Since different niches get different amounts of exposure due to differing levels of profitablity, it is almost impossible to come up with anything close to a constant offset by which these tools over- or underestimate the actual search traffic.

    The big drawback with the search-based tool is that it will not show all the keywords, especially if they are single-word terms (like poker or casino).

  2. Hey Branko, nice to hear from you!

    Yes – I actually hope that, by making the data available someone might be able to find the time to add the search based keyword tool data, and possibly webmaster tools data into the mix. Of course that would require someone with the right data.

    I’d also have loved to have the time to document my thoughts on why these tools are all so different. I hope that, through comments and conversation we’ll come across something interesting.

    Speak soon!

  3. Hi Richard,

    Nice right up. The differences between the tools is quiet big even taking into account the closer results from the API. I think that no one is going to give away the exact figures as that would make finding the pot of gold at the end of the rainbow relatively straight forward. I really think you need to use a combination of tools from different sources and then as you suggested common sense comes into it. I have particularly liked the Google Webmaster tools data and combining that with other sources. I also think having a good understanding of the web sites domain are critical as this can play a big part in your interpretation of the data you get back.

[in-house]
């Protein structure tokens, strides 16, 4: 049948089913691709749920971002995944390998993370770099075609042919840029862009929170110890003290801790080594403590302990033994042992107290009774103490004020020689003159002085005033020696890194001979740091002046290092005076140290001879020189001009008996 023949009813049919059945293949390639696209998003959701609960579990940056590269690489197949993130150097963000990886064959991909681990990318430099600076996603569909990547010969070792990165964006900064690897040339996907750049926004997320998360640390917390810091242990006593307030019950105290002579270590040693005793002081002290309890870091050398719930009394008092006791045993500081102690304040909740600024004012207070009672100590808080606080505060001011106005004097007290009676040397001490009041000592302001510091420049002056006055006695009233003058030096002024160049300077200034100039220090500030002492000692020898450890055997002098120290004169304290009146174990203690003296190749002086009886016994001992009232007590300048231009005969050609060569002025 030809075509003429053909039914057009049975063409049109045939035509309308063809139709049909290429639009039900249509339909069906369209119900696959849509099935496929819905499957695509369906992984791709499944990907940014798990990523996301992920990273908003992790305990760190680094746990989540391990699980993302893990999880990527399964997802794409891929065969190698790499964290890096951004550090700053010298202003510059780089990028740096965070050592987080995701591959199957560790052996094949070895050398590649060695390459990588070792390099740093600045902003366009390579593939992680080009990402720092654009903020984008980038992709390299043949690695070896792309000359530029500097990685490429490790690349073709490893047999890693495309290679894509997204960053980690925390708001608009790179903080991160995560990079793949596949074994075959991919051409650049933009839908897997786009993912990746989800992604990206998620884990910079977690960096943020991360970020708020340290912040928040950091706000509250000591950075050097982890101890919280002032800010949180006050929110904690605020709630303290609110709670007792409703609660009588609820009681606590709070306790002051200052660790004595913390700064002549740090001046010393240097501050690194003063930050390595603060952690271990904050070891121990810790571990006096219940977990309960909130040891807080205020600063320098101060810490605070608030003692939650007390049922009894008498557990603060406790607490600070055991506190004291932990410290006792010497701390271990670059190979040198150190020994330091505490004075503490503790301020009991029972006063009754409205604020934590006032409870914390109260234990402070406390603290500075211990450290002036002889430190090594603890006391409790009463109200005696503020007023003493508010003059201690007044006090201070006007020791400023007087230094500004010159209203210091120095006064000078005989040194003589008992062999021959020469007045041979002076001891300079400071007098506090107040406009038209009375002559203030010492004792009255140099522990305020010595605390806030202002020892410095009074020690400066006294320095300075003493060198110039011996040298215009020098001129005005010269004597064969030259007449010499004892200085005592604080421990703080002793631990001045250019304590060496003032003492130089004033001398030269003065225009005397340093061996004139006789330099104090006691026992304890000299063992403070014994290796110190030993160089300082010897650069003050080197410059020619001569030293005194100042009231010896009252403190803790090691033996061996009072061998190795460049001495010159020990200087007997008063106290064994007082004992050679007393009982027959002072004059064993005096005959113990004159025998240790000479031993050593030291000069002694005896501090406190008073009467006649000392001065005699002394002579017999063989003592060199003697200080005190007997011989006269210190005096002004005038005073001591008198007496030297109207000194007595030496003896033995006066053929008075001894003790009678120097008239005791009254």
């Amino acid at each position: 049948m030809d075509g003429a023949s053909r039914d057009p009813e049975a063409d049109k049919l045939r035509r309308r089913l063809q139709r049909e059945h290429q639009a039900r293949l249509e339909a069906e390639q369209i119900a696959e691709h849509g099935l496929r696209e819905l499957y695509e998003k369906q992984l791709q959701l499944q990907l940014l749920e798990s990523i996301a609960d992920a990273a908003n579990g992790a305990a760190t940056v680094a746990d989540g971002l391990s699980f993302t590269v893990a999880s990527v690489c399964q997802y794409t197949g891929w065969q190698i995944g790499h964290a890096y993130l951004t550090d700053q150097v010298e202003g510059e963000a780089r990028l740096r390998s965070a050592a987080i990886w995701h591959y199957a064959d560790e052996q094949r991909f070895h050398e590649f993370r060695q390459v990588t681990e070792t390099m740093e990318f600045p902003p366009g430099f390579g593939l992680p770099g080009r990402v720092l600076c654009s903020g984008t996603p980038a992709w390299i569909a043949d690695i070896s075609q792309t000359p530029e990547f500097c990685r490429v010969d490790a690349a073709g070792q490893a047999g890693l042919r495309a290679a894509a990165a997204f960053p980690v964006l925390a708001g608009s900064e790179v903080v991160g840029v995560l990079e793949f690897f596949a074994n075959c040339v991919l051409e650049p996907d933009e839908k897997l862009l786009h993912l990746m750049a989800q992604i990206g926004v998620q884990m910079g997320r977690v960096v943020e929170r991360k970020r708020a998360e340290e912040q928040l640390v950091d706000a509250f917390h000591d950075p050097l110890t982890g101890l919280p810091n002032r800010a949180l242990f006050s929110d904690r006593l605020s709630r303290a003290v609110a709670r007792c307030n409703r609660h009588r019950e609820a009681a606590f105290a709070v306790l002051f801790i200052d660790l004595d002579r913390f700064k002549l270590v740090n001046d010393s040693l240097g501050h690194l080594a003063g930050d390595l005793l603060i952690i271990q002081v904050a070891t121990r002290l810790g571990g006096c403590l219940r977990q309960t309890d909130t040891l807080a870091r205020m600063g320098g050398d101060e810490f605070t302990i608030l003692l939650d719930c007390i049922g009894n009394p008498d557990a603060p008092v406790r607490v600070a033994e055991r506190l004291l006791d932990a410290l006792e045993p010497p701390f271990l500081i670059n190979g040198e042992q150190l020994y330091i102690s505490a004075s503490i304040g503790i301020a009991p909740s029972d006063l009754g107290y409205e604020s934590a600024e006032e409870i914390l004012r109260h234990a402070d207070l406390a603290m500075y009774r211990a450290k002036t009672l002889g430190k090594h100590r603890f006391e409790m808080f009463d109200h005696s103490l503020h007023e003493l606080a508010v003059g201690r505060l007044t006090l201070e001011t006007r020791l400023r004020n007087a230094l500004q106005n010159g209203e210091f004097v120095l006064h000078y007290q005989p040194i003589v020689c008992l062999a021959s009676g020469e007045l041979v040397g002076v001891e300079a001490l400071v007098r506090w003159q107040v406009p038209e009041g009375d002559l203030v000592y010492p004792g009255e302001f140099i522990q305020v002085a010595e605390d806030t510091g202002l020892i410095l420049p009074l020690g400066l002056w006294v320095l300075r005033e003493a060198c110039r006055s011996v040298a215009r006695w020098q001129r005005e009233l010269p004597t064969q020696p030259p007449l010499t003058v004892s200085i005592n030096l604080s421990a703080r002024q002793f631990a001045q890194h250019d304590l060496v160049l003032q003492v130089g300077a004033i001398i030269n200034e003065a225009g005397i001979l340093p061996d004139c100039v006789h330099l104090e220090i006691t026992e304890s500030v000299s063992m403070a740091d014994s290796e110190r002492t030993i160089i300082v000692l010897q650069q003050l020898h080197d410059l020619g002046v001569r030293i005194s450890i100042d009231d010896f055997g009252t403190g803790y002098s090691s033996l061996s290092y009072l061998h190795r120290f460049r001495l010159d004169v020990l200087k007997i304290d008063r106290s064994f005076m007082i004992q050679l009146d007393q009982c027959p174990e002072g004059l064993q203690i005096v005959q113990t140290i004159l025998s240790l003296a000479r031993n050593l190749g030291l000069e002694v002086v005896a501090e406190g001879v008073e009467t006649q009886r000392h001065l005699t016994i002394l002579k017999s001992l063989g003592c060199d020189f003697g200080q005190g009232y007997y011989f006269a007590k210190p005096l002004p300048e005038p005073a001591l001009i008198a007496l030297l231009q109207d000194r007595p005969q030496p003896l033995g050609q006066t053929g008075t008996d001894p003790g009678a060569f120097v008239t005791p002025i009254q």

4. Tom says:

    Using a combination of seasonal trend data and common sense, it is possible to worm out the vast majority of the anomalies from these data pulls. An approach which can help make the process more beneficial is to consider each KW on its relative merits, thereby circumventing the need to scrutinize specific numbers.